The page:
Former Member of California Grizzlies Junior Rifle Team Heads to Tokyo Olympics
June 30, 2021Civilian Marksmanship Program▸The First Shot▸Former Member of California Grizzlies Junior Rifle Team Heads to Tokyo Olympics
At 27, Spc. Sagen Maddalena of the Army Marksmanship Unit has already compiled a striking collection of awards and recognitions over her rifling career. Her latest accomplishment is arguably one of her most impressive – earning a spot on the United States rifle team bound for Tokyo in July, after qualifying to compete in smallbore. She also made second-alternate for the Olympic air rifle team.
Though the experience will undoubtedly create incredible memories and engrain lessons that she’ll carry with her for the rest of her life, it’s the unforgettable moments she already collected over the years that granted her the ability to ultimately gain her ticket to Tokyo.
Seemingly from the start, Sagen has harvested enormous marksmanship achievements. As a junior, she earned her Distinguished Rifleman Badge from the Civilian Marksmanship Program (CMP) in 2011 and a place within the prestigious President’s 100 during the National Matches at Camp Perry in 2010 and 2011. She was also named the National Matches High Overall Junior by the National Rifle Association that same year and went on to help lead her team to a Junior Rifle Team Whistler Boy Trophy as well as the Freedom’s Fire Trophy in 2013 (awarded to the high State/Club team of the National Trophy Junior Team Match).
In college, she became an eight-time All-American at the University of Alaska Fairbanks and a World Championship team member in 2014 and 2018 before enlisting in the Army in March 2019 as a part of the International team as a shooter/instructor. In 2020 alone, Sagen set two National Records in conventional prone and three-position rifle, respectively.
It’s clear that Sagen has worked hard over the years to achieve several commendable milestones, but much of her pathway was paved thanks to the help of her involvement with her junior team, the California Grizzlies.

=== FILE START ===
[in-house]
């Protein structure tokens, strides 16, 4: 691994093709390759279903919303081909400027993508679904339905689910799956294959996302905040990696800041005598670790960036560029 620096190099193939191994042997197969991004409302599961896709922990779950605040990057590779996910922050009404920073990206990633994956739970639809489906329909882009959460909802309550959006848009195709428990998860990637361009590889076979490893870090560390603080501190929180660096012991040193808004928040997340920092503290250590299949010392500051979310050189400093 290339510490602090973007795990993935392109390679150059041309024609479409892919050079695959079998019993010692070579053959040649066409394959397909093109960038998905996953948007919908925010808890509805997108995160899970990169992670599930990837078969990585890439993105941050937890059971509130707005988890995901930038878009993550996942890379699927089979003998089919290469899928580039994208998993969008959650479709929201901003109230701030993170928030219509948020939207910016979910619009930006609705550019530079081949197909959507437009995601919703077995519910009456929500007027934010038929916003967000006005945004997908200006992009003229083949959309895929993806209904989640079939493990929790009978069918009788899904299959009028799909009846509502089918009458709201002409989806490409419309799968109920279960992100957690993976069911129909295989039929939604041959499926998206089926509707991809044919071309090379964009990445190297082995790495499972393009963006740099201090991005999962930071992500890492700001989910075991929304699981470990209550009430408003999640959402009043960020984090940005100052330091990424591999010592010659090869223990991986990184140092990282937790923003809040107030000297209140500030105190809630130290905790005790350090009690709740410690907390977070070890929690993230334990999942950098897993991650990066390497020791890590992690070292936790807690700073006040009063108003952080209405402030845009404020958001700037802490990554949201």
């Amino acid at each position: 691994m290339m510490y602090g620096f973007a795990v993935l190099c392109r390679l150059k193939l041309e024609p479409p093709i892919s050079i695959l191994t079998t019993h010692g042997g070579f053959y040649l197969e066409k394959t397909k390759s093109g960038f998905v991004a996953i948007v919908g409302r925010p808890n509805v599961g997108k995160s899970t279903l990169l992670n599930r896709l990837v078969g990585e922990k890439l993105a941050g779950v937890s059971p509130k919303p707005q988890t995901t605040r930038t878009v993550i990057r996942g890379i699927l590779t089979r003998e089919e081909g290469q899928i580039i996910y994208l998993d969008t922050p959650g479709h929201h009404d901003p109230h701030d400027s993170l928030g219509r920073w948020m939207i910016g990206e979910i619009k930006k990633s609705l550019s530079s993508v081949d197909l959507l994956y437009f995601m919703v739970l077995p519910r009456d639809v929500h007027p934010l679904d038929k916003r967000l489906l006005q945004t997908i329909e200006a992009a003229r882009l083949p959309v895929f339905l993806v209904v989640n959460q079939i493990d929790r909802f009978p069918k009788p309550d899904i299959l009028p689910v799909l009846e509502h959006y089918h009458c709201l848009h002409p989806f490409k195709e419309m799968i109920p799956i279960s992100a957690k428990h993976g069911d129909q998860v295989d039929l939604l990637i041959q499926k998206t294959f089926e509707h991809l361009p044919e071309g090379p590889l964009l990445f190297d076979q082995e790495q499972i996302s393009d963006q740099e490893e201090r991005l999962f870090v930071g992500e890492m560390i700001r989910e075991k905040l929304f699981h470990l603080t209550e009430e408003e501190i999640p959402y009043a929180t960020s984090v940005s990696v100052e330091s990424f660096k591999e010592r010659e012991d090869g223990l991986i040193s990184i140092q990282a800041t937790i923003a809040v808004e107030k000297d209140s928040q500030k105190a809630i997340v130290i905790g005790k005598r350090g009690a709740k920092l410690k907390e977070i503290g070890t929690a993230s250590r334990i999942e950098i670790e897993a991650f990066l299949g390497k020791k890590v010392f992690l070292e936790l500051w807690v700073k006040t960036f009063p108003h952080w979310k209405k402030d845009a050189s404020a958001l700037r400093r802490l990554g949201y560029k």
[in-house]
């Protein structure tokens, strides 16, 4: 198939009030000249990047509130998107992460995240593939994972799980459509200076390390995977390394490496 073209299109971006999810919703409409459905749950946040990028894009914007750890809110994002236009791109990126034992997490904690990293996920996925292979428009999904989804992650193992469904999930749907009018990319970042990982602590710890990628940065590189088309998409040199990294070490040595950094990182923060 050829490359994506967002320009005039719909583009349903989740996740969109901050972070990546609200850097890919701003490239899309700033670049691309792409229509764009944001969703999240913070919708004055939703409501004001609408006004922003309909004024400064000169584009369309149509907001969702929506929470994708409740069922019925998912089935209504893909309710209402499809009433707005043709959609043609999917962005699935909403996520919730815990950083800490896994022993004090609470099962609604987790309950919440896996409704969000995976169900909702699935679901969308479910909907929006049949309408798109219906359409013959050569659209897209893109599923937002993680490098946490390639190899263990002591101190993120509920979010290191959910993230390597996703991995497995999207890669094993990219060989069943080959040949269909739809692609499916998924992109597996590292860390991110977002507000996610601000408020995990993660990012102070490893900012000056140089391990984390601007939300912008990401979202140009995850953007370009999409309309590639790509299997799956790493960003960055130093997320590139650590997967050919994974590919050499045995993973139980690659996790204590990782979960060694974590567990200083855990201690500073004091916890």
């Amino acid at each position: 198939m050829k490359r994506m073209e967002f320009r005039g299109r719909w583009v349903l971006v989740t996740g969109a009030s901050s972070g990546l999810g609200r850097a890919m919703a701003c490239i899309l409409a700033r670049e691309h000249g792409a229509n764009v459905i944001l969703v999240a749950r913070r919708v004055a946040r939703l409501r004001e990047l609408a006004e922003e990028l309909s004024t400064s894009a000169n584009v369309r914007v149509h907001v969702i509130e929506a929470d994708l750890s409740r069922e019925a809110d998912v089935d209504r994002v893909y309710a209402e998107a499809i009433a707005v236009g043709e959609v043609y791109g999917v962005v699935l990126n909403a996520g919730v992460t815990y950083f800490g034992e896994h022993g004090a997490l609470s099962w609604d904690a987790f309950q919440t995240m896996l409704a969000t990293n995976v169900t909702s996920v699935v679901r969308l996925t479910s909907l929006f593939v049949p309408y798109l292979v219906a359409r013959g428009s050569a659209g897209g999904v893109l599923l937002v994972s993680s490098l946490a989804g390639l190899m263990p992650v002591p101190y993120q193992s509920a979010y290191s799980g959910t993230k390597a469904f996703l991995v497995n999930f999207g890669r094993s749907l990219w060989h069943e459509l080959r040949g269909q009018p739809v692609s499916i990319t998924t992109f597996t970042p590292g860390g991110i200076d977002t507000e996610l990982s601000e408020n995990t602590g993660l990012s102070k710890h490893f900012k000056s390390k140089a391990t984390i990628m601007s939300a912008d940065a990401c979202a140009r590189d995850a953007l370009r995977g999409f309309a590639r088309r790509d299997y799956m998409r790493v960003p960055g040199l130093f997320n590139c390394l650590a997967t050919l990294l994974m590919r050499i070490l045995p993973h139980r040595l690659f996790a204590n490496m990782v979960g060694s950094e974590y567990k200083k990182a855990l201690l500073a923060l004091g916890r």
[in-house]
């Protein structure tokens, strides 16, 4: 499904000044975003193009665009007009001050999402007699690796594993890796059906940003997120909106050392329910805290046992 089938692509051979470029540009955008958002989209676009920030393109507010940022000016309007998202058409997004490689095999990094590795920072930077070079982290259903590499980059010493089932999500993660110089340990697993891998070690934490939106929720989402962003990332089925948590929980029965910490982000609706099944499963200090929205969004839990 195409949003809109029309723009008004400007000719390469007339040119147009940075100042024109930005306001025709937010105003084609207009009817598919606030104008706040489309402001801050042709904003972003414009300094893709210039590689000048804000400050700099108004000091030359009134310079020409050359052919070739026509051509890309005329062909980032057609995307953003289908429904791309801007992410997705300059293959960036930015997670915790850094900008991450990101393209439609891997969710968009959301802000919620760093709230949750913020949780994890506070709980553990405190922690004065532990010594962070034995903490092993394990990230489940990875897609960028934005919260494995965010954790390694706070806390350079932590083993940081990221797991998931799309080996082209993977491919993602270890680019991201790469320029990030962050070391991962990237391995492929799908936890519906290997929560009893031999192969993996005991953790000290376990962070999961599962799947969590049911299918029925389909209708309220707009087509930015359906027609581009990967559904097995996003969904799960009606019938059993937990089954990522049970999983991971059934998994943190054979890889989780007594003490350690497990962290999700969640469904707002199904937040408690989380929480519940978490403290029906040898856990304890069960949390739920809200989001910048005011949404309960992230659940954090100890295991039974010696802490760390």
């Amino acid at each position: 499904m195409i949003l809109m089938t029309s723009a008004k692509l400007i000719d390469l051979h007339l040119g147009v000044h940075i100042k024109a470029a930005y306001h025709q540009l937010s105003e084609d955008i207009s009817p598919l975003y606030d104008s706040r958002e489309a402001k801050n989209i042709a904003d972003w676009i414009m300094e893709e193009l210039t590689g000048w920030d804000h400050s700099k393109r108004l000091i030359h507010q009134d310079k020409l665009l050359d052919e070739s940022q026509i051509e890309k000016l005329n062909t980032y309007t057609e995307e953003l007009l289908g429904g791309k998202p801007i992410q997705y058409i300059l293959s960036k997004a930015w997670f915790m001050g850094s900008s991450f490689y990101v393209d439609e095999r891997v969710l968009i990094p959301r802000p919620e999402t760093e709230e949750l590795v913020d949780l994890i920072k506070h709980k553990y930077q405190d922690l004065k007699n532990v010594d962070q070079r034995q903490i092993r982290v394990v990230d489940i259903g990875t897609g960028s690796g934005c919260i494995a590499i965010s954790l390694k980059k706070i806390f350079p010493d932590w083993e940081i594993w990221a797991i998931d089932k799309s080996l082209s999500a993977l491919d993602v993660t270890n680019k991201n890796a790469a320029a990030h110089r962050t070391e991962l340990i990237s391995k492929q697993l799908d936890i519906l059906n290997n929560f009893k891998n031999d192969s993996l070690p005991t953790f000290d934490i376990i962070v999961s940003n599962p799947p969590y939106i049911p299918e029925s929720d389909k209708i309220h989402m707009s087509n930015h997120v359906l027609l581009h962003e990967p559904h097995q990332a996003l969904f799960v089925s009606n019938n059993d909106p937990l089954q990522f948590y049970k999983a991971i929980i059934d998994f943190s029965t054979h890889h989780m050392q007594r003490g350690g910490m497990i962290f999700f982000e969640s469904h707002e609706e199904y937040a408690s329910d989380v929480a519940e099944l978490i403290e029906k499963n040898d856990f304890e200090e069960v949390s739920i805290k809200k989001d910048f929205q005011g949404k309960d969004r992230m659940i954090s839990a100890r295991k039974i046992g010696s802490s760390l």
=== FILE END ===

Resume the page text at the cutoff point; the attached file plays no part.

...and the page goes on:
The Grizzlies rifle team has been in existence for over two decades, with members aged 13 to 20 hailing from across the state of California. Many Grizzlies have advanced to the Air Force Academy, Army Marksmanship Unit, U.S. Rifle Team, Navy and other remarkable entities. Now, the team can add “Olympian” to its list of alumni.
Sagen grew up in northern California’s Tuolumne County, in Groveland, where she was in the thick of some of the state’s most scenic areas.
“My backyard was the Sierra National Forest, so I was outside all the time,” she said.
She learned a lot about nature that way. At age 9, her grandpa showed her gun safety and patience. Homeschooled and part of a charter school, Sagen was interested in sports but limited in her options. Eventually, around age 13, she got involved in 4-H where she raised livestock and participated in other activities like her local 4-H .22 program – that’s when it all started to click for her.
“I wasn’t good at it – I was in no sense good or natural. I just worked really hard,” she said of her initial marksmanship skills. “I wanted to beat the boys and try to win the events in my age group. And I grew from there.”
It was during her time in 4-H that she noticed a group of juniors who served as Range Safety Officers during competitions. Sagen carefully observed how each took the time to do more than just monitor during the matches – they also taught the athletes on the range.
She would come to learn that the juniors were members of the California Grizzlies rifle team.
“Right away, I looked up to them,” she admitted.
During those matches, it wasn’t just the Grizzlies who were drawing attention, but Sagen herself. The Grizzlies took notice of her talents and asked her to try out for the team. She jumped at the opportunity and quickly became an integral part of the organization she used to only idolize from afar.
“From there, the hook was set. I was latched on,” she said.
The team was led by Robert Taylor, who serves as the Grizzlies coach even today. An accomplished marksman and member of the CMP’s Highpower Team, Taylor’s influence on the Grizzlies and emphasis on leadership and support made a major impact on Sagen.
“Robert Taylor – I’ve had so many great mentors, but I always will and always have looked up to him because of the example he set as a coach,” she said, proudly.
Her connection with the team also led her to her first chance to travel to the famous Camp Perry National Matches in Ohio – though not as soon as she had hoped.